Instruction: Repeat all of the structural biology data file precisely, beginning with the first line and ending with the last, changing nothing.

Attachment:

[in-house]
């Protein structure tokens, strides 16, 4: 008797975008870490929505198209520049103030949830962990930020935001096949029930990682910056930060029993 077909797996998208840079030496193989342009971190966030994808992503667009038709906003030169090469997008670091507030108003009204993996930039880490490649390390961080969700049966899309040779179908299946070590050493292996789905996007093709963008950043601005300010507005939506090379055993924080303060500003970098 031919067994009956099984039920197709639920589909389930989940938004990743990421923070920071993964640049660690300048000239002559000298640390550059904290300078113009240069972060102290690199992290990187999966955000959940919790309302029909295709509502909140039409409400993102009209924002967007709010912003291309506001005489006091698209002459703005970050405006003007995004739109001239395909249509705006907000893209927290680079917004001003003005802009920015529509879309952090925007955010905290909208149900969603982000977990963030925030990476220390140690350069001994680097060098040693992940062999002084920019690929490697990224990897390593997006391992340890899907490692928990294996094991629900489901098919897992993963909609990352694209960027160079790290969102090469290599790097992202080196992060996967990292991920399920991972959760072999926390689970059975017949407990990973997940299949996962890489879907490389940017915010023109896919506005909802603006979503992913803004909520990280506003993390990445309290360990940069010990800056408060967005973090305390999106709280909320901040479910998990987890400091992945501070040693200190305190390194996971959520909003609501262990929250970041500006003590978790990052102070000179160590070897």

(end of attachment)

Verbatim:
[in-house]
């Protein structure tokens, strides 16, 4: 008797975008870490929505198209520049103030949830962990930020935001096949029930990682910056930060029993 077909797996998208840079030496193989342009971190966030994808992503667009038709906003030169090469997008670091507030108003009204993996930039880490490649390390961080969700049966899309040779179908299946070590050493292996789905996007093709963008950043601005300010507005939506090379055993924080303060500003970098 031919067994009956099984039920197709639920589909389930989940938004990743990421923070920071993964640049660690300048000239002559000298640390550059904290300078113009240069972060102290690199992290990187999966955000959940919790309302029909295709509502909140039409409400993102009209924002967007709010912003291309506001005489006091698209002459703005970050405006003007995004739109001239395909249509705006907000893209927290680079917004001003003005802009920015529509879309952090925007955010905290909208149900969603982000977990963030925030990476220390140690350069001994680097060098040693992940062999002084920019690929490697990224990897390593997006391992340890899907490692928990294996094991629900489901098919897992993963909609990352694209960027160079790290969102090469290599790097992202080196992060996967990292991920399920991972959760072999926390689970059975017949407990990973997940299949996962890489879907490389940017915010023109896919506005909802603006979503992913803004909520990280506003993390990445309290360990940069010990800056408060967005973090305390999106709280909320901040479910998990987890400091992945501070040693200190305190390194996971959520909003609501262990929250970041500006003590978790990052102070000179160590070897």